We were on the final stretch of that Batman-forsaken stretch of snow-blown highway when it happened. I had finally found a rhythm, following close behind a transport trailer. With visibility low, everybody was basically following the tail lights in front of them and hoping to whatever powers that may be that the fucker in front of them was a much better driver and didn't lead them into a thirty-car pile-up. I had just glanced up in my rearview mirror, when my wife screamed at me to "Watch out!"

In that split second, the transport had jackknifed, and the trailer was sliding sideways across both lanes of traffic. Because I had been following so close, we were then right in the space where the trailer would need to swing back should the driver be able to right himself. Instinctively, I hit the brakes. Hard. Surprisingly, we did not skid out of control into the ditch into an icy grave. Instead, the car held true. Even when we were then struck from behind the car immediately behind us that I had not considered when I hammered by breaks like a madman. Luckily, it was another sedan (we think) and it was basically a love tap on our bumper. Still, it scared the bejesus out of us. It was a slightly-less-than-two-lane highway by that point with the snow, and there was no real way to know for sure where the shoulder of the road ended and the ditch began, so we were unable to meet our first and only fender bender counterpart. Like being grinded up against by a random stranger at a concert, I may never know who I shared such a publically intimate experience with.

That was years ago now, but I still wonder to myself. If we had been driving any other car except the exact car we were driving, would we have made it home for Christmas or ended up as another statistic? I mean, probably, but until somebody creates an entire, identical alternate universe as a control group where the only thing different was that we were driving a Honda Civic that night, nobody can disprove the fact that driving in anything other our Magentis, in that exact snowstorm, under those exact circumstances, being rubbed up against by that exact other car that me and my family most likely would have ended up in a horrible wreck buried in snow with our frozen corpses serving as the kind of grim tableau that would work great as a heavy metal album cover.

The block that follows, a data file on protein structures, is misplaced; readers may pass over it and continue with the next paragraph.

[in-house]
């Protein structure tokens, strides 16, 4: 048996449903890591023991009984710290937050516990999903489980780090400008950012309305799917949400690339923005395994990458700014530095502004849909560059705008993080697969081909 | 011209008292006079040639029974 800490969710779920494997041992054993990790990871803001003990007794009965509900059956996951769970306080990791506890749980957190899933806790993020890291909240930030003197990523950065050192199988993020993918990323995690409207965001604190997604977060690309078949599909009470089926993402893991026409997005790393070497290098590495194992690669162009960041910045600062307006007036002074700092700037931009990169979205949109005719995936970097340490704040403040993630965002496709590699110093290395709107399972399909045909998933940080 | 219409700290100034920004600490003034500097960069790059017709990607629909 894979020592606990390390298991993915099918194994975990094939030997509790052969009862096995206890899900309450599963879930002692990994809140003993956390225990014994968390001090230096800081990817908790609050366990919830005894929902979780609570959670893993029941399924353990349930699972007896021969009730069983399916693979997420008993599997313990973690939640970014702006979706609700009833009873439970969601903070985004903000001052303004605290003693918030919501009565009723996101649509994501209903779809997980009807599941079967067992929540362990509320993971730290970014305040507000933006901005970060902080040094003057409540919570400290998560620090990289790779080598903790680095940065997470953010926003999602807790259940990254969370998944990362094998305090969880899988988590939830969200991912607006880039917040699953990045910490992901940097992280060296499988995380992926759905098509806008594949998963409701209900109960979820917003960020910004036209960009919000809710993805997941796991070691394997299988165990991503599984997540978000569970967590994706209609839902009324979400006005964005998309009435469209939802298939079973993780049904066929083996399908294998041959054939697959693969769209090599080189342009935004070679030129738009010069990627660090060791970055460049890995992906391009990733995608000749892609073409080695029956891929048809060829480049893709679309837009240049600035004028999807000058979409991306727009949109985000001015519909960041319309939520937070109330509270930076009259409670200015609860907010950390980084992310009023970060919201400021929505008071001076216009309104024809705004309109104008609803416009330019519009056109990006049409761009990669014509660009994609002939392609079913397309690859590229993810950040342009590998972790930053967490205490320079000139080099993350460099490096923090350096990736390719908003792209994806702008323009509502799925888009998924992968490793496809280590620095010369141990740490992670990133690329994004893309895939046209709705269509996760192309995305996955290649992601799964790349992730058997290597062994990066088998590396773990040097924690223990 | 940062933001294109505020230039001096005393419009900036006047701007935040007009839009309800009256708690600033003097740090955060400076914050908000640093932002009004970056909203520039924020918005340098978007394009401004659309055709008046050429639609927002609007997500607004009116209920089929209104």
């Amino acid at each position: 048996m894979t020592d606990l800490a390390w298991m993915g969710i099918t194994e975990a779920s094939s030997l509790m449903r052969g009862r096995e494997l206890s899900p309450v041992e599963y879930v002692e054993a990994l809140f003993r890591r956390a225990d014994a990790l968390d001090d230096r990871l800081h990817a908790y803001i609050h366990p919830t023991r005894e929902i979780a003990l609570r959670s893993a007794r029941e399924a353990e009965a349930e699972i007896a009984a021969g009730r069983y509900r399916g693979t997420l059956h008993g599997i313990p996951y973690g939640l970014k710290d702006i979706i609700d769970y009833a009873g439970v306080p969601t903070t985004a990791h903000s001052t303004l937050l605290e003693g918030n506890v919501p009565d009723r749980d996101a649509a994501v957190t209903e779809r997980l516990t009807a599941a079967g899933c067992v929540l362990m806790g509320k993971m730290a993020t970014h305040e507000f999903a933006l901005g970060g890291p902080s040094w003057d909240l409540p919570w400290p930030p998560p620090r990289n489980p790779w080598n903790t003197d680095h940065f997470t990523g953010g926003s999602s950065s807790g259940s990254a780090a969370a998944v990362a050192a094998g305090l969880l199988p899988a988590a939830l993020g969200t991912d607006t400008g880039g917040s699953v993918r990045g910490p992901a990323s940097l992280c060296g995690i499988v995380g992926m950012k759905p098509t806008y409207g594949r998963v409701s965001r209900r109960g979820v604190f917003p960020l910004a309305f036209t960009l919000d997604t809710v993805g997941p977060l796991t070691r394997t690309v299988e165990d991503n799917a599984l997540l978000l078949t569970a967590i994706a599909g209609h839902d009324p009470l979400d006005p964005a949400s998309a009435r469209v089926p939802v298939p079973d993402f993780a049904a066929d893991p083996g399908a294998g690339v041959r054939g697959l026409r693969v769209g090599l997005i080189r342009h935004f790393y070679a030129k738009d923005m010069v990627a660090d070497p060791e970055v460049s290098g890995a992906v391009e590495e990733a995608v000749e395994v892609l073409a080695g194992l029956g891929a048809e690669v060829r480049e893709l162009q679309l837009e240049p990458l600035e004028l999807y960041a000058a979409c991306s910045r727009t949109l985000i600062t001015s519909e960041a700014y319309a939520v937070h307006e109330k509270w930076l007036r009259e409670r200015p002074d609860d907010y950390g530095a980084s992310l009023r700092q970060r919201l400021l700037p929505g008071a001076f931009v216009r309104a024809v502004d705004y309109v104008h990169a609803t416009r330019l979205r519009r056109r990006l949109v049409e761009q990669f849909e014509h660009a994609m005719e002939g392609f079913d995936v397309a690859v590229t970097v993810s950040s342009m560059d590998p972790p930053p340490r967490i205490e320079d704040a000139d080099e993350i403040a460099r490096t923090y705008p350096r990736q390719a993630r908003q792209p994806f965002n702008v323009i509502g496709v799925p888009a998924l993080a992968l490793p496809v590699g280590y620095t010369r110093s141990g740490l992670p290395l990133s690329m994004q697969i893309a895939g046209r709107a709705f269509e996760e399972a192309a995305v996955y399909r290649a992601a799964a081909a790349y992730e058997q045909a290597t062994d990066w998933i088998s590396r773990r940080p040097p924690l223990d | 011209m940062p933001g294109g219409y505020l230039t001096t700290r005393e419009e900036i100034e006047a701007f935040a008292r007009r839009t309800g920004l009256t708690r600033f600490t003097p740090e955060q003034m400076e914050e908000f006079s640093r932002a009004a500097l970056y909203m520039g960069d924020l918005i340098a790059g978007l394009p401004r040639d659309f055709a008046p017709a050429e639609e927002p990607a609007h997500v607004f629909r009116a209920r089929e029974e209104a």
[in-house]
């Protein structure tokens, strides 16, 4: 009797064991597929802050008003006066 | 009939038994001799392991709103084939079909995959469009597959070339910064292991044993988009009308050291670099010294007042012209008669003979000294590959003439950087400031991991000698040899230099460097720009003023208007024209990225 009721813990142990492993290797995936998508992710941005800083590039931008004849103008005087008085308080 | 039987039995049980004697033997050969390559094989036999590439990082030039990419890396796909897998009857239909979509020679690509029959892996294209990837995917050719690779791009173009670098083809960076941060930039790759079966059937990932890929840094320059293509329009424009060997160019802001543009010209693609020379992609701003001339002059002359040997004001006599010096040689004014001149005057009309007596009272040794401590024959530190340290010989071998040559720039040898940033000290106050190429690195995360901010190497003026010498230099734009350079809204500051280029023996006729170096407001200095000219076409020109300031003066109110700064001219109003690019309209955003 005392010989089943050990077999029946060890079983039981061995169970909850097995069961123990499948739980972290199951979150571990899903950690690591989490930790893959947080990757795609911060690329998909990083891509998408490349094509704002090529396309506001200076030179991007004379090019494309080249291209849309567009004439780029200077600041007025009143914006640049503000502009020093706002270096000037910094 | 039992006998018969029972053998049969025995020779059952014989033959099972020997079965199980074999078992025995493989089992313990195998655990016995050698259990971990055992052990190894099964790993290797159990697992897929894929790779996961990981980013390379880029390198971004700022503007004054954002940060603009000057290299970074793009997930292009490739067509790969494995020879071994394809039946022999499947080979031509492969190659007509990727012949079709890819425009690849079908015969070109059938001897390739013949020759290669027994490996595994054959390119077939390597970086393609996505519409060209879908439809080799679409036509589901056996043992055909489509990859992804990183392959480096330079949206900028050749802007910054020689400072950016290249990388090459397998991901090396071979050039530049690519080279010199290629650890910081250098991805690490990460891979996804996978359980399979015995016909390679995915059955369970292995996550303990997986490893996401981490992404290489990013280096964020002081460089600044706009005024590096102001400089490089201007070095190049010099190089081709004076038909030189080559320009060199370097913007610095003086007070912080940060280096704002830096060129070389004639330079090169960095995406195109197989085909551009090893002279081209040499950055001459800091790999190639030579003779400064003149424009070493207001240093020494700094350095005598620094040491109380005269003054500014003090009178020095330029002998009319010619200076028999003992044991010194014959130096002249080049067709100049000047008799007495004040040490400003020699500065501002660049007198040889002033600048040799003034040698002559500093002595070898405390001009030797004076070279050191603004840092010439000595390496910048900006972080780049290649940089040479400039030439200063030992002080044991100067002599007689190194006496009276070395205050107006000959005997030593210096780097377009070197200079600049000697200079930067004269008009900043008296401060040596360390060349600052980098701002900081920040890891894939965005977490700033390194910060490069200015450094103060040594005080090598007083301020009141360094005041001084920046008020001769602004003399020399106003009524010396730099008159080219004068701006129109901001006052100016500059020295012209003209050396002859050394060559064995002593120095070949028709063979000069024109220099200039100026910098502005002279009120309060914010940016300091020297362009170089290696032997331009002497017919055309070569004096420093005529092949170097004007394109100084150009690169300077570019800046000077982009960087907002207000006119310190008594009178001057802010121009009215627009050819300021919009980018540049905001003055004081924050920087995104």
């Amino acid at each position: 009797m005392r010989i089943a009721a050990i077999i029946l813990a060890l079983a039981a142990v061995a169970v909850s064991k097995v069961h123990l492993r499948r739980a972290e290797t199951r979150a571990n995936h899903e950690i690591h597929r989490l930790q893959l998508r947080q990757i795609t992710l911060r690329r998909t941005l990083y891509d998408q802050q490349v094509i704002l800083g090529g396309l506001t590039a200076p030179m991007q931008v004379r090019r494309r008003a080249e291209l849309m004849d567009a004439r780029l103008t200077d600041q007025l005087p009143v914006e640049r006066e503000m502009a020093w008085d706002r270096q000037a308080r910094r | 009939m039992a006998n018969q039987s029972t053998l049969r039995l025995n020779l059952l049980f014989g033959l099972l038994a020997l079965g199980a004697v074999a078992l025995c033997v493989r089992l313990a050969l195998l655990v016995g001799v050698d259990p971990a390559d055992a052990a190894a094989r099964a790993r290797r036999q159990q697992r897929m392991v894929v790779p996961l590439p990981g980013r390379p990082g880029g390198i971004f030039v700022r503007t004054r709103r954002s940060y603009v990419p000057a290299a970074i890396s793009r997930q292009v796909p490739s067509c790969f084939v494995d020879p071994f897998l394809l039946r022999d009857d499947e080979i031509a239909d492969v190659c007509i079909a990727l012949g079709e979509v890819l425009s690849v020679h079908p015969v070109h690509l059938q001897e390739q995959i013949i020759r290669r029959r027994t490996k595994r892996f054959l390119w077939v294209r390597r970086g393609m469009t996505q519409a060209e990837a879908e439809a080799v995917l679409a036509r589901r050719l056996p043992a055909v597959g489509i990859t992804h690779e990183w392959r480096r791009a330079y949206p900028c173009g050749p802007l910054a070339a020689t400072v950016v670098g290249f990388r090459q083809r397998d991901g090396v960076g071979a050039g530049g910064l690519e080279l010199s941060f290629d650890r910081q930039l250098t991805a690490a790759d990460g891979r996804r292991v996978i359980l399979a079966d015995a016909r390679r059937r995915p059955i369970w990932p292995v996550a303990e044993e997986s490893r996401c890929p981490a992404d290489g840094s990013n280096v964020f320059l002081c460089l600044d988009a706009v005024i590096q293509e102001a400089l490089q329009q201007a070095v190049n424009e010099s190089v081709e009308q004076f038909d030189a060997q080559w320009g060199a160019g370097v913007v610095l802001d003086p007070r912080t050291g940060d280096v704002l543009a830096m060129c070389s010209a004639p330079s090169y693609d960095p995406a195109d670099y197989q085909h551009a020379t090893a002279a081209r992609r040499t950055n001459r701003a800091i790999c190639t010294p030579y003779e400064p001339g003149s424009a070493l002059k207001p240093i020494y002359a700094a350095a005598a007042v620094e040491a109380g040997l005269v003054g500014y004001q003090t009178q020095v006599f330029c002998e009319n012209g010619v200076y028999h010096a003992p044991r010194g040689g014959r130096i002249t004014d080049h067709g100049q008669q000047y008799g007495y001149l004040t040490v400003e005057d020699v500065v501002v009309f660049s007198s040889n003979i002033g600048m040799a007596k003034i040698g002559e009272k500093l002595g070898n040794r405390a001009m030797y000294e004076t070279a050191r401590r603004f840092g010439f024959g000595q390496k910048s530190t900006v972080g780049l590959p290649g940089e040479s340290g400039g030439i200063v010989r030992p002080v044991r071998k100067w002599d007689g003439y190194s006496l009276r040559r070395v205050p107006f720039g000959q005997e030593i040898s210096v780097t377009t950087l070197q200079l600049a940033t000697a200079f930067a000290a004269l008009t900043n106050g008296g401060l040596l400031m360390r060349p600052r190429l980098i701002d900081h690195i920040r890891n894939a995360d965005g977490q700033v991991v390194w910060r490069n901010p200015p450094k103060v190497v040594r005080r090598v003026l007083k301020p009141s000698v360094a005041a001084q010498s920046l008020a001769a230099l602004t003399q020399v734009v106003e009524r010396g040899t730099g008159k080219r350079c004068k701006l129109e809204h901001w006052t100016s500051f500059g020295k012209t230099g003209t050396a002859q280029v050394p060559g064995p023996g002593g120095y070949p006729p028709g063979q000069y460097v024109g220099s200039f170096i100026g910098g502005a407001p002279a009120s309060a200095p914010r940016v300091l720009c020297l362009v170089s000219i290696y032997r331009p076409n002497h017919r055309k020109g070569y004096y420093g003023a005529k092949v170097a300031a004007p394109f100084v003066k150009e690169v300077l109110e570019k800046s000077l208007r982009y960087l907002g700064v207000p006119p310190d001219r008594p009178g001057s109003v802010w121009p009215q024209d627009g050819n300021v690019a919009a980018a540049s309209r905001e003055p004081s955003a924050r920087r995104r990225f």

Sometimes, a car is just  a car (or, if you're Freud, it's probably a dick). Sometimes, it's a chariot that transports your family brazenly into its next adventure. Sometimes, it's a stinky, rolling cage of barely contained rage and fast food wrappers. Sometimes, it's a transport for oversized furniture that it wasn't meant to haul by any stretch of the imagination. Sometimes, it's a travelling house on wheels that stinks of campfire smoke and rain-drenched clothing and gear. Sometimes, it's a taxi. Sometimes, an ambulance. Sometimes, Santa's sleigh. Sometimes, a garbage truck. Sometimes, a limousine.

And always, part of the family.

May the road rise up to meet you.
May the wind always be at your rear bumper.
May the sun shine warm upon your windshield,
And rains fall soft upon your wipers.
And may you be in heaven half an hour 
Before the wreckers know you're scrap.